Gynaecology

Known throughout history to gently nurture and assist women through each stage of their reproductive lives, Jasmine has natural hormone balancing properties. Assisting to regulate menstrual cycles and provide relief from painful periods – Jasmine enhances circulation of prana (energy) in the lower abdomen and supports the movement of blood in the uterus. The bitterness and astringency of this plant is useful in treating excessive menstrual bleeding.

Digestive Health

The antioxidants found in Jasmine interact with our gastrointestinal enzymes in order to support growth of good bacteria in the gut and downplay growth of harmful bacterial. Better nutrient absorption and healthy bowel function are the result, along with relief from indigestion, stomach cramps and the soothing of inflammation due to antispasmodic qualities.

Skin

Thanks to high concentrations of antioxidants and anti-inflammatory properties, jasmine tea can help to nourish our skin, promote skin tone and offer protection from environmental stressors leaving glowing, beautiful, healthy skin.

Metabolism

The Jasmine flower has hypoglycaemic properties that aid healthy blood sugar levels. Through regular use, jasmine can reduce the breakdown of starch into glucose and as a result, lower fasting blood sugar and insulin levels. Jasmine  could therefore play a role in the prevention of Type 2 Diabetes and other blood sugar disorders.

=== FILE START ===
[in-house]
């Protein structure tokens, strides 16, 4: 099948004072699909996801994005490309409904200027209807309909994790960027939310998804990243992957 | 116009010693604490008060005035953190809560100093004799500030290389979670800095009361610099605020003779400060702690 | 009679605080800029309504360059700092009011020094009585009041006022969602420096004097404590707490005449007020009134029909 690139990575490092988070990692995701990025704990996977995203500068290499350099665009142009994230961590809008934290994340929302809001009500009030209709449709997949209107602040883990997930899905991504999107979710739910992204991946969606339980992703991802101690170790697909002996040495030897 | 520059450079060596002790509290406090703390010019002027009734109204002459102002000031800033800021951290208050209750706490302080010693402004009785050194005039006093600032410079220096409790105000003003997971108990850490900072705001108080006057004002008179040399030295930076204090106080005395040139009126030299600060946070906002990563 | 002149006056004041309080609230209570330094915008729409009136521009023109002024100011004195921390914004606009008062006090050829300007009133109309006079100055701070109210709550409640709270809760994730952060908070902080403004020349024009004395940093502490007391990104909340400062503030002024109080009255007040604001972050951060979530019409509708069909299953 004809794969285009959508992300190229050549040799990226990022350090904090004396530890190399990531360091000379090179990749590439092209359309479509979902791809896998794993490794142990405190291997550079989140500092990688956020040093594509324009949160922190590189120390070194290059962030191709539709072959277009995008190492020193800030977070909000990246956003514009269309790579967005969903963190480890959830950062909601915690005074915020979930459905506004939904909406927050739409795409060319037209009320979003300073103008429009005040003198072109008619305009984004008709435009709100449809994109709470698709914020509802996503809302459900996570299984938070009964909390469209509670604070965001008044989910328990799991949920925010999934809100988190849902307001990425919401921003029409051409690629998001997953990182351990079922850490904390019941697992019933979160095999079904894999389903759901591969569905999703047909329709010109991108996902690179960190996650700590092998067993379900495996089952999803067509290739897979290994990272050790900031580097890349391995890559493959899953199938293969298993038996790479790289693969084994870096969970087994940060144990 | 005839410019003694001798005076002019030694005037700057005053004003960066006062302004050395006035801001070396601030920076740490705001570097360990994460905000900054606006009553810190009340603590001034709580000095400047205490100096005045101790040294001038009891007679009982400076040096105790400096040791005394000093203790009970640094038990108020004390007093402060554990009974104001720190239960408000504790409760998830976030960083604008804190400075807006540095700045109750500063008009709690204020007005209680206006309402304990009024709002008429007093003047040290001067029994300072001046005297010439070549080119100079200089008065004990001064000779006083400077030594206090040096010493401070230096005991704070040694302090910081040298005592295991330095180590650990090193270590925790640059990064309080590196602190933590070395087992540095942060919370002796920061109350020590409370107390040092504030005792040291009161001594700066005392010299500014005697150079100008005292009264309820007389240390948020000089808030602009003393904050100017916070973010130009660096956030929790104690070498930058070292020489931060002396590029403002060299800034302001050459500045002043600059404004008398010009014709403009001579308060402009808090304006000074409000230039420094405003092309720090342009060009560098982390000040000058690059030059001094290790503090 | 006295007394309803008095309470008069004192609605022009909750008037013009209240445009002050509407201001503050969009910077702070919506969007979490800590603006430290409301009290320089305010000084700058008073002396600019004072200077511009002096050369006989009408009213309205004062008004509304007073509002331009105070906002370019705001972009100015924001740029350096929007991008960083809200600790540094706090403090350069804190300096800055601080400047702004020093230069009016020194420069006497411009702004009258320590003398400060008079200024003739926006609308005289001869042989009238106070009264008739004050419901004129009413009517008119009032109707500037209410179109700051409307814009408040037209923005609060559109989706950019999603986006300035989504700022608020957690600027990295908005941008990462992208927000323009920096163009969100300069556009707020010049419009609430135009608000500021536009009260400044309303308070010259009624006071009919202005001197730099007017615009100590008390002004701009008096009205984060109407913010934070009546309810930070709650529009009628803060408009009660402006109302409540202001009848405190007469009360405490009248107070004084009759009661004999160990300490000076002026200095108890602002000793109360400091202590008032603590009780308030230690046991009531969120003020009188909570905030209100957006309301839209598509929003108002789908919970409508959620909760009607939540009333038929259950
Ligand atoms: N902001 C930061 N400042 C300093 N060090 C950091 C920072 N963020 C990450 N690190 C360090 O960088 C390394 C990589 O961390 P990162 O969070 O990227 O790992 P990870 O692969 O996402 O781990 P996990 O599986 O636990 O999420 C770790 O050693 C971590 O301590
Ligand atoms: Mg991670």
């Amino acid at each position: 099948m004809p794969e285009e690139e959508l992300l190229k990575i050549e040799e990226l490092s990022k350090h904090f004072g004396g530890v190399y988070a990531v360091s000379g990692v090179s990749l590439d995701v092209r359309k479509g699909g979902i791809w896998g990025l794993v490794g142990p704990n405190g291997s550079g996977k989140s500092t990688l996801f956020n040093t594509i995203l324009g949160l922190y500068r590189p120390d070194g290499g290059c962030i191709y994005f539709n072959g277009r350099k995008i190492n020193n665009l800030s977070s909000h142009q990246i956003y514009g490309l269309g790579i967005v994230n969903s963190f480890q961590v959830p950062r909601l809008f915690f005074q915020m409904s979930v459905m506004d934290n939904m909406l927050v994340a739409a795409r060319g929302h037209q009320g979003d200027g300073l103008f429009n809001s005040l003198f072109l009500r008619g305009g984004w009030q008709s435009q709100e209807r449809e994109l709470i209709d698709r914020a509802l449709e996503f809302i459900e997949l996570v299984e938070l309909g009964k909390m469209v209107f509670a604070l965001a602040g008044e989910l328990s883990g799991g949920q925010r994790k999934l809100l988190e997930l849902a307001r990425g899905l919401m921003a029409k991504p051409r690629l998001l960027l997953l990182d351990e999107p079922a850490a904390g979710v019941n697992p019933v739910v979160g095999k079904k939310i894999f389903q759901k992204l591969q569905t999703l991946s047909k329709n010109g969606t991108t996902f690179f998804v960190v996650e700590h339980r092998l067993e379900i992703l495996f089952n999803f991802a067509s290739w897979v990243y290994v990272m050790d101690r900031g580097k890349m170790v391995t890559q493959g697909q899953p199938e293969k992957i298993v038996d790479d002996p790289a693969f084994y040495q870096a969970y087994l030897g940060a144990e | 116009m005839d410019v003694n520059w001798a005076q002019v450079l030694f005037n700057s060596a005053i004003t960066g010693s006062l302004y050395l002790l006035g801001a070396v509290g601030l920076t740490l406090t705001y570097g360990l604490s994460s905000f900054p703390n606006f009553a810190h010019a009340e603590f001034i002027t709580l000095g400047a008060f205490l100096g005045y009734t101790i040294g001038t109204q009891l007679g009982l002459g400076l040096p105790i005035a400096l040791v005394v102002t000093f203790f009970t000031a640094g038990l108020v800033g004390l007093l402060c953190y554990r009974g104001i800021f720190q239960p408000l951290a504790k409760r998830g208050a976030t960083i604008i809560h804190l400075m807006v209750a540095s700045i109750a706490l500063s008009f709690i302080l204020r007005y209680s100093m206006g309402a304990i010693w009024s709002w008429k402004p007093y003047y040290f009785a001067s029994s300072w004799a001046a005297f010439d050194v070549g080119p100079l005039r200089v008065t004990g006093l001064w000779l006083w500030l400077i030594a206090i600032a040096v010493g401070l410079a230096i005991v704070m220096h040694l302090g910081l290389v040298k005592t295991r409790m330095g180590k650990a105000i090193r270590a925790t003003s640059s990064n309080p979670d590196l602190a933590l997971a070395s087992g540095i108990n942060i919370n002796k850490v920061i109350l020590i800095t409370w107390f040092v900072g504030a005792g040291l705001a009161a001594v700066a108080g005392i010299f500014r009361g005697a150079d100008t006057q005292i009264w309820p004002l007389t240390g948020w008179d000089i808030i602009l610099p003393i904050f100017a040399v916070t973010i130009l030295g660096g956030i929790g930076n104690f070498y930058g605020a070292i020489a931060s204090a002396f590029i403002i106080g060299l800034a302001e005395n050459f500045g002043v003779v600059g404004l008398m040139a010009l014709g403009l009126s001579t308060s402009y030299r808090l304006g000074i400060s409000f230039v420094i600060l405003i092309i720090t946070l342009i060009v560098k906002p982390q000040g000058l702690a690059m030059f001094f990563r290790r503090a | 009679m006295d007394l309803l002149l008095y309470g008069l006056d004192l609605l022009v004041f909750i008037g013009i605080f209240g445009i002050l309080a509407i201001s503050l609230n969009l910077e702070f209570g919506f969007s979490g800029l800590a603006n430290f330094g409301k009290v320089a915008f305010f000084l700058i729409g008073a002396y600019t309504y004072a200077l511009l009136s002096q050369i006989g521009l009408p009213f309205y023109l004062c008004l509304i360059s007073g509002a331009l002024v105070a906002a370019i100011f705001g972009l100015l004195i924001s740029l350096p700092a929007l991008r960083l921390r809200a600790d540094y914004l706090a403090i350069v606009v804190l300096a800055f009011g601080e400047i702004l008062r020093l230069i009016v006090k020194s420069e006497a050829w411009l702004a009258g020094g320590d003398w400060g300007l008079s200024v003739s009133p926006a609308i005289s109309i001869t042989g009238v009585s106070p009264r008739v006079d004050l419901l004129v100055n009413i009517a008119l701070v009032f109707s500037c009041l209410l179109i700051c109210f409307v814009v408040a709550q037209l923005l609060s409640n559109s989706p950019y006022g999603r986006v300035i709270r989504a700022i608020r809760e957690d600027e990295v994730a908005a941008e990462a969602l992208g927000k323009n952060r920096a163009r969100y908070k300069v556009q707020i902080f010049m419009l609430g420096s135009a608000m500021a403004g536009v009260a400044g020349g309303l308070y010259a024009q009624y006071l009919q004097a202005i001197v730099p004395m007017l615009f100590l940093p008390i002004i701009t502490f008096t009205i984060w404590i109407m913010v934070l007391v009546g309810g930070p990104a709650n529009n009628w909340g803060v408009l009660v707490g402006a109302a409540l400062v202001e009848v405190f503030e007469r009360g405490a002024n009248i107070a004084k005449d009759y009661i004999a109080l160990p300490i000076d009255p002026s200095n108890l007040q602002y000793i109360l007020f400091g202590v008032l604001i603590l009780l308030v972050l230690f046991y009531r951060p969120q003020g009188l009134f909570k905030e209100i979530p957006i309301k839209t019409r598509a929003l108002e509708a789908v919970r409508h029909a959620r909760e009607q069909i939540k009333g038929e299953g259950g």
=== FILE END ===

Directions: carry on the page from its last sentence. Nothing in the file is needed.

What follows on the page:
Immune support

The presence of polyphenols, the aforementioned antioxidants, such as catechin and epicatechin found in Jasmine may assist to prevent free radical formation and boost our immune systems.

Aches & Pains

The anti-inflammatory, anaesthetic and analgesic properties of jasmine assist to alleviate aches and pains.

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Historically Jasmine is associated with China but it is supposedly native to the Middle East region including areas of the Himalayas. Although Jasmine tea is now grown the world over, India is one of the major cultivators.

ORGANIC INDIA features certified organic Jasmine blossoms alongside stress-relieving, immune boosting Tulsi (Holy Basil) in Tulsi Jasmine, an intoxicating floral blend also containing chamomile, accented with sweet notes of fennel. Tulsi and Jasmine as a duo have so many synergistic qualities to balance our bodies and our minds.

Unlike many Jasmine teas that are typically served with a green tea base, Tulsi Jasmine does not contain green tea and is therefore caffeine free making this blend perfect for romantic moments, after dinner or before bed on Summery evenings, or in moments of reflective stillness to fill your senses with peace and harmony.

While exotic holidays to faraway places may not be possible this Summer the heavenly fragrance of Jasmine can be found at your next tea break. This calming, heaven-“scent” fragrance brings delight and smiles the world over, no matter where you are.

 

 

Reference

Pole S. (2013). Ayurvedic Medicine: The principles of traditional practice.